Reddit broken? It’s not broken, it’s a Reddit protest.

Reddit stock photo 7

Edgar Cervantes / Android Authority


  • On June 12, 2023, a major Reddit protest began.
  • The protest sees over 3,500 subreddits “going dark” to protest new site policies.
  • For at least the next 48 hours, huge chunks of Reddit will not work.

If you opened up Reddit today hoping to see some cute cat photos on r/Aww or to find out some new trivia on r/TodayILearned, you probably faced some problems doing so. Don’t worry; there’s nothing wrong with your phone or computer. Those popular subreddits voluntarily shut down in the form of protest.

Starting today, June 12, 2023, over 3,500 subreddits will “go dark” to protest planned changes to how the site treats third-party developers. In other words, the fact that you can’t access major sections of Reddit is not an accident but very much by design.

If that’s all you need to know, you can simply close Reddit and move on with your day. Theoretically, a large portion of those subreddits will be back on June 14. Until then, you’ll just need to not use Reddit, which, of course, is what the protestors are banking on. However, if you’re curious about why this is happening, we have a brief explanation below.

Background: How does Reddit work?

To understand this protest, you need first to understand how Reddit works. Reddit is made up of millions of subreddits, with each subreddit focused on a particular topic. For example, r/Marvel is centered on the Marvel universe. Likewise, r/Android is focused on Android phones and the operating system itself, while r/OnePlus is solely focused on OnePlus products. There are millions of subreddits, although only a tiny percentage of them are considered to be active.

Anyone can create a subreddit that focuses on any topic(s) they choose. However, each subreddit needs at least

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Android subreddits go offline in protest of Reddit API

Reddit is one of the most useful websites on the planet for getting information from a large group of actual people, which makes various subreddits key to the internet as a whole. Now, as the result of protests over Reddit’s upcoming API changes, some of the most useful subreddits for Android have “gone dark.”

On July 1, Reddit will impose hefty fees on developers for the use of its API. This change is quite literally killing off many third-party Reddit clients, which are dying not because the API is coming with a cost, but because that cost is being implemented with a very very small window of time to make needed changes. The price is also very high, drastically more so than other platforms.

The added fees effectively eliminate free users, while also making existing paid users a financial burden on developers. The developer of Apollo, the most popular third-party Reddit client on iOS, says the new API would cost as much as $20 million per year. The added costs have also killed off some of Android’s best Reddit clients in Reddit is Fun (RIF) and Sync.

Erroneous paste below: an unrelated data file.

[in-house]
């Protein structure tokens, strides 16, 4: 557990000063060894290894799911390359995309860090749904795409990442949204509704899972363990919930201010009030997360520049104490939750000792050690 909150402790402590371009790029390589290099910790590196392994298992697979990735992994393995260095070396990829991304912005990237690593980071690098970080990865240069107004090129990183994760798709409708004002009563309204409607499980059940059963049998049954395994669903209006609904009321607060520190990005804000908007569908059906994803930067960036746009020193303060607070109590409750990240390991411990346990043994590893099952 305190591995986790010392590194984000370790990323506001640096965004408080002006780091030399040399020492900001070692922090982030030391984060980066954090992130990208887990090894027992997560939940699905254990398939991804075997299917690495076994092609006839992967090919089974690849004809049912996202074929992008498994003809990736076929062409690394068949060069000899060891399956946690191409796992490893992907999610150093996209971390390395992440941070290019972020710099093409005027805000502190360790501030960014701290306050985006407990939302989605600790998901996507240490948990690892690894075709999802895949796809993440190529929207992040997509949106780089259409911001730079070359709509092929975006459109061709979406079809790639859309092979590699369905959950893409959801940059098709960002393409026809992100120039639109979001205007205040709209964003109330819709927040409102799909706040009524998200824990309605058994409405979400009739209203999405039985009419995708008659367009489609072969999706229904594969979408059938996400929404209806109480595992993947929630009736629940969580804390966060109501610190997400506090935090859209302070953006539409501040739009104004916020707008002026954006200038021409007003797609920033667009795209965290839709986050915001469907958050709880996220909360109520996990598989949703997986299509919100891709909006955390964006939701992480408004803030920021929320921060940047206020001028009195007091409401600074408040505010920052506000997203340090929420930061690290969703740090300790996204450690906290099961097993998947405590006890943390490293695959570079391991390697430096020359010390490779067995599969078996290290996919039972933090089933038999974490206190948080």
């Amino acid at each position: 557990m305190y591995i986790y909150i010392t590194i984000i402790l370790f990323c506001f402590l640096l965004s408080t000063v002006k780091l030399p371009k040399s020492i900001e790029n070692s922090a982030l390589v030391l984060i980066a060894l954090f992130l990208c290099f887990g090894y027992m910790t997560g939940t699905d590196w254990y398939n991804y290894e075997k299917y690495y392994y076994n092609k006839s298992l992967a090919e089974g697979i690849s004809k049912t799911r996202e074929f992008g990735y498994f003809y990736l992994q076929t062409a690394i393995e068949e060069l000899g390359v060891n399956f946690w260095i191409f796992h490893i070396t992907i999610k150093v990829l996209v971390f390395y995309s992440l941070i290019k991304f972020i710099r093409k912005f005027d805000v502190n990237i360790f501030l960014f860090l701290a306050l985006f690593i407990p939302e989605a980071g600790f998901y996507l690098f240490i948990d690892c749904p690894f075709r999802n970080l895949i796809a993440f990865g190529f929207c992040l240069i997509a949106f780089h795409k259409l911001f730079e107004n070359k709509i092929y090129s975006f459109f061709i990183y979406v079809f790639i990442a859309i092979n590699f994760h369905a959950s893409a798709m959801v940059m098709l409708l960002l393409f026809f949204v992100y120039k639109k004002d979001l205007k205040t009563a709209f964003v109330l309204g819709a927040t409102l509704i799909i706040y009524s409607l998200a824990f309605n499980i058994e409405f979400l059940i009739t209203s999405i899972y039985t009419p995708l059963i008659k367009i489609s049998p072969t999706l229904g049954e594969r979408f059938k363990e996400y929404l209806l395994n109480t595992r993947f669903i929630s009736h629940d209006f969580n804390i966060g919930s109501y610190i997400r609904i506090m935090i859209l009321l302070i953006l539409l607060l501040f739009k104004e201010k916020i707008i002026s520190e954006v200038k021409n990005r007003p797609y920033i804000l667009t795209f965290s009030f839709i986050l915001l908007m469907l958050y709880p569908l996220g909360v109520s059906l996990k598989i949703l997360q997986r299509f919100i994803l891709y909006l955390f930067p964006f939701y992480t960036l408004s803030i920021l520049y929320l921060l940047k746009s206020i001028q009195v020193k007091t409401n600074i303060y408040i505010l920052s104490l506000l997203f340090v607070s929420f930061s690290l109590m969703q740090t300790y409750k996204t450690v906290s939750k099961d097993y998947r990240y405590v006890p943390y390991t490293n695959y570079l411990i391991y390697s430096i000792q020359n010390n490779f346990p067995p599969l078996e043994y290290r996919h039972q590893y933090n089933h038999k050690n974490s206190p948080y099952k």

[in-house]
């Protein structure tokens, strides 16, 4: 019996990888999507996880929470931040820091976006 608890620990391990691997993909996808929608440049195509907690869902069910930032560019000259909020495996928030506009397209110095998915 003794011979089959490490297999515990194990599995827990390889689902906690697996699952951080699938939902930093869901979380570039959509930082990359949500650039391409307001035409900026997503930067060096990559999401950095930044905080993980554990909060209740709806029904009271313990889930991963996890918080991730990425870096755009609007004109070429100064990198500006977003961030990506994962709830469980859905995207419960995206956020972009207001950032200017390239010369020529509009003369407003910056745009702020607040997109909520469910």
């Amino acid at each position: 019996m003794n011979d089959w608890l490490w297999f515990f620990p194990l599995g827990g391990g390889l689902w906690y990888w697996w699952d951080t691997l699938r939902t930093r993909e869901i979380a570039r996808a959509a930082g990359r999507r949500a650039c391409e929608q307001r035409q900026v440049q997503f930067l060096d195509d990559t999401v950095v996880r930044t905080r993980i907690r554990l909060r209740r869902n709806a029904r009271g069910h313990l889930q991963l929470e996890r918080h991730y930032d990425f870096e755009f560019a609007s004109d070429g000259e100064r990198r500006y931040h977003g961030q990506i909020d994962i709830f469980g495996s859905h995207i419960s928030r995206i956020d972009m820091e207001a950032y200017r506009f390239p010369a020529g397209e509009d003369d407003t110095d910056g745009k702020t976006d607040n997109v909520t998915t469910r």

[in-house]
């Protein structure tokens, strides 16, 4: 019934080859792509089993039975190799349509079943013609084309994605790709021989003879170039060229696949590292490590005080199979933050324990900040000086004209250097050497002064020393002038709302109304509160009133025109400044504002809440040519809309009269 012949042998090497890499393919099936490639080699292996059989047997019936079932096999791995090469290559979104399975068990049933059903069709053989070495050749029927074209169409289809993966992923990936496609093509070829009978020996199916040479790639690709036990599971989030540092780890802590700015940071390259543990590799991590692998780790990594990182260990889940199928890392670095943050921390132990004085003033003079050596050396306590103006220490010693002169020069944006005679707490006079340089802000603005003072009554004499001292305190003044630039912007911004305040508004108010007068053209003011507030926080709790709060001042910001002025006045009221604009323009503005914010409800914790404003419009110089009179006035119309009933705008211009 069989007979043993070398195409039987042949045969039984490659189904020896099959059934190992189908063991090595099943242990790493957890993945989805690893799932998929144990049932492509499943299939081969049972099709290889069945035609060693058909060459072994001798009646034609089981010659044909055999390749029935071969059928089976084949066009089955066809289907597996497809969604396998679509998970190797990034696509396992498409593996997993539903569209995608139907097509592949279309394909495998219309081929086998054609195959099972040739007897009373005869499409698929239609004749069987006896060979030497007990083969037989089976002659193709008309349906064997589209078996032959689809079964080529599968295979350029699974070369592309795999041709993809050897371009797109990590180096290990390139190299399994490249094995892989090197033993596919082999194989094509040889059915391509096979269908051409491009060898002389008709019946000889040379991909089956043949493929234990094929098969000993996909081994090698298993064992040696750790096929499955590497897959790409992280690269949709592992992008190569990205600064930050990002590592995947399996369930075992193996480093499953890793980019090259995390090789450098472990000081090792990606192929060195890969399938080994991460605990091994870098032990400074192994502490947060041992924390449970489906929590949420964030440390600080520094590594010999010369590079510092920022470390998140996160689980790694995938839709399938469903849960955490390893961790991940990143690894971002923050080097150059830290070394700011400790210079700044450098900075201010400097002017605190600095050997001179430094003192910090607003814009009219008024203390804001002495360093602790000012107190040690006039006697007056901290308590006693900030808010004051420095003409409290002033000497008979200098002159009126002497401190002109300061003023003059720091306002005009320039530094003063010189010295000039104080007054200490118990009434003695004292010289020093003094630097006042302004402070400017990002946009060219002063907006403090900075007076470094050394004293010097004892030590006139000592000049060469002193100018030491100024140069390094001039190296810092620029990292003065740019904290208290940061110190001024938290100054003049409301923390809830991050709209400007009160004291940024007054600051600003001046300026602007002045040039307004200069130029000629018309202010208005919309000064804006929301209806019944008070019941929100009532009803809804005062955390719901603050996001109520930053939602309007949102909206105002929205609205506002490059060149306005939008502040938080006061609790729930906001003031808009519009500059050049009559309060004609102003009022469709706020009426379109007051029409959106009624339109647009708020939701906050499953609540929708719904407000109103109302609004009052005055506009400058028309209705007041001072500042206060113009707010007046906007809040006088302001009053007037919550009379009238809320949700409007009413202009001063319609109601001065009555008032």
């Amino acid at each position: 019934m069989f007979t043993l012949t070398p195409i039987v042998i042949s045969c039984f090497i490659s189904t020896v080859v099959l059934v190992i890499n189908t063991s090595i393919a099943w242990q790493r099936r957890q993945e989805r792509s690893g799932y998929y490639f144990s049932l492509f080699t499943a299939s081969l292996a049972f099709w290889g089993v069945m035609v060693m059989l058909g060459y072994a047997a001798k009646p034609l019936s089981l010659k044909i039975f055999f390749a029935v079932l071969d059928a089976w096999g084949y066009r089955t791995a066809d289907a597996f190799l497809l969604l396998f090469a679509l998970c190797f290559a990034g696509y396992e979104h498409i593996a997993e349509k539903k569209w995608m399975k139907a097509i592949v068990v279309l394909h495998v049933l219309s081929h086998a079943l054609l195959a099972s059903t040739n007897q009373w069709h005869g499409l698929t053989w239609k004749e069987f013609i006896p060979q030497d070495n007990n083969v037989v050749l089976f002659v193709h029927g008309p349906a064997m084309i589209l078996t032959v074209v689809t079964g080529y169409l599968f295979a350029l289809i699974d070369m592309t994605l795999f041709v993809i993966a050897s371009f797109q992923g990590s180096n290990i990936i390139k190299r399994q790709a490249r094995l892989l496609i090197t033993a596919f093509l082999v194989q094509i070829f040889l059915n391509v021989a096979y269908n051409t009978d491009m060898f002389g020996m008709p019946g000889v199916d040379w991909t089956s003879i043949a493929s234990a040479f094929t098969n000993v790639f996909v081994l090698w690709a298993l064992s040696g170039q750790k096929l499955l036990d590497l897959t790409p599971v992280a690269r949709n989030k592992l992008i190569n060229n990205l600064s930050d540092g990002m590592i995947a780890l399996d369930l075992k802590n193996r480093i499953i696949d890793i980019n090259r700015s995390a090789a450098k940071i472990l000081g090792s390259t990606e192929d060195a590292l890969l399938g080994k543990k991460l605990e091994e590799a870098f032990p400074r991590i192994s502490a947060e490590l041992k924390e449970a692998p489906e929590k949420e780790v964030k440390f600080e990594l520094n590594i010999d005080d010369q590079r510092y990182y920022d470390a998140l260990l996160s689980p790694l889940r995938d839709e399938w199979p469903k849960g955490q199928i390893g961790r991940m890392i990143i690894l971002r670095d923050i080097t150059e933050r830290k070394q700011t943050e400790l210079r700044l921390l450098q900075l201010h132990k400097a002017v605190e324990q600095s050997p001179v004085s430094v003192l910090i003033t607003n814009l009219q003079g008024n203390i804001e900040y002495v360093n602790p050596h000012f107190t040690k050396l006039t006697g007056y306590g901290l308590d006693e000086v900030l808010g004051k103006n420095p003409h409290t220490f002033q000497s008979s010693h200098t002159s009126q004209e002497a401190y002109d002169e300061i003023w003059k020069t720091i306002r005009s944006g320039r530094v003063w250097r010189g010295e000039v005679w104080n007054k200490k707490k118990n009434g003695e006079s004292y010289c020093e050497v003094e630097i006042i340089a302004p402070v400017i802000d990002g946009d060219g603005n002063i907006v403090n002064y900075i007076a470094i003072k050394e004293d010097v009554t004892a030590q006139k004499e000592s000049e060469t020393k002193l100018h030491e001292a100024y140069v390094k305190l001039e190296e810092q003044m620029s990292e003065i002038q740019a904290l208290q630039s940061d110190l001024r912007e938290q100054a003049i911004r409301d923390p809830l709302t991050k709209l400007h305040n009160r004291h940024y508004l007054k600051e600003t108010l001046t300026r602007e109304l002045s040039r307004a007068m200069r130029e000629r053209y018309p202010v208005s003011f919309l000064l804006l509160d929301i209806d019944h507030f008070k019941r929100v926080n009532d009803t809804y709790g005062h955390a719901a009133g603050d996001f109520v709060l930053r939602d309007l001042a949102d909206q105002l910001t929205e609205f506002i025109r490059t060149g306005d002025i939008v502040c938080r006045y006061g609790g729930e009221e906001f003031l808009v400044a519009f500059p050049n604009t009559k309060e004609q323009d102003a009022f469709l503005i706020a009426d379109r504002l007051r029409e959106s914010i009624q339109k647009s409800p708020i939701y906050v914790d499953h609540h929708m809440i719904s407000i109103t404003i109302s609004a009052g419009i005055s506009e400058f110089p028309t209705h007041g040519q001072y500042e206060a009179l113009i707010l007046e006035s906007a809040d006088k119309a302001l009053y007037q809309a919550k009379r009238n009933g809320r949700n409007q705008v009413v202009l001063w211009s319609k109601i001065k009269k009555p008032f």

The death of these third-party clients doesn’t just come down to preference either. In many cases, these clients are far more advanced in terms of features compared to Reddit’s official offerings, especially when it comes to community moderation which – despite being handled almost entirely by unpaid volunteers – is a key part of how the website operates.

For those reasons, Reddit communities (known as “subreddits”) have been going offline today. The full list of affected communities totals over 6,000, including many of the site’s largest subreddits. The 48-hour shutdown (or indefinite, in some cases) is meant to call on Reddit to reverse its API changes for the sake of moderation.

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Reddit communities go dark to protest upcoming API changes

What you need to know

  • Thousands of Reddit communities are inaccessible for a 48-hour period to protest the platform’s harsh API pricing changes.
  • The Apollo app, set to close June 30, can no longer afford to sustain operations after realizing it’d need to fork over $20 million per year to remain open.
  • Reddit remains adamant about its decision and has shown no signs of changing anything.

Redditors are acting upon their choice to go dark on Reddit for the next couple of days in protest against the platform’s API decision. Reddit’s CEO Steve Huffman recently explained the upcoming API pricing changes for third-party apps, showing no signs of shying away. With them set to go into effect on July 1, Reddit’s changes will see prices skyrocket for third-party apps using the platform’s API to service its thousands and potentially millions of users.

The sharp increase is ludicrous, to say the least, and this is what caused one developer (among others) to speak up. Christian Selig, the creator of the Apollo app, posted on his application’s subreddit to discuss what was happening with Reddit and the proposed API alterations. With the new changes, Apollo would need to pay $0.24 for 1,000 API calls, and Selig states that at his app’s performance, that would see them paying $2 million per month, totaling the potential $20 million or more every single year.

At the time, Selig didn’t see a way to continue operating, stating, “This is going to require some thinking. I asked Reddit if they were flexible on this pricing or not, and they stated that it’s their understanding that no, this will be the pricing…”

Selig later posted again, this time on a sour note, alerting the Apollo subreddit of over 800,000 users that it would shutter its door on

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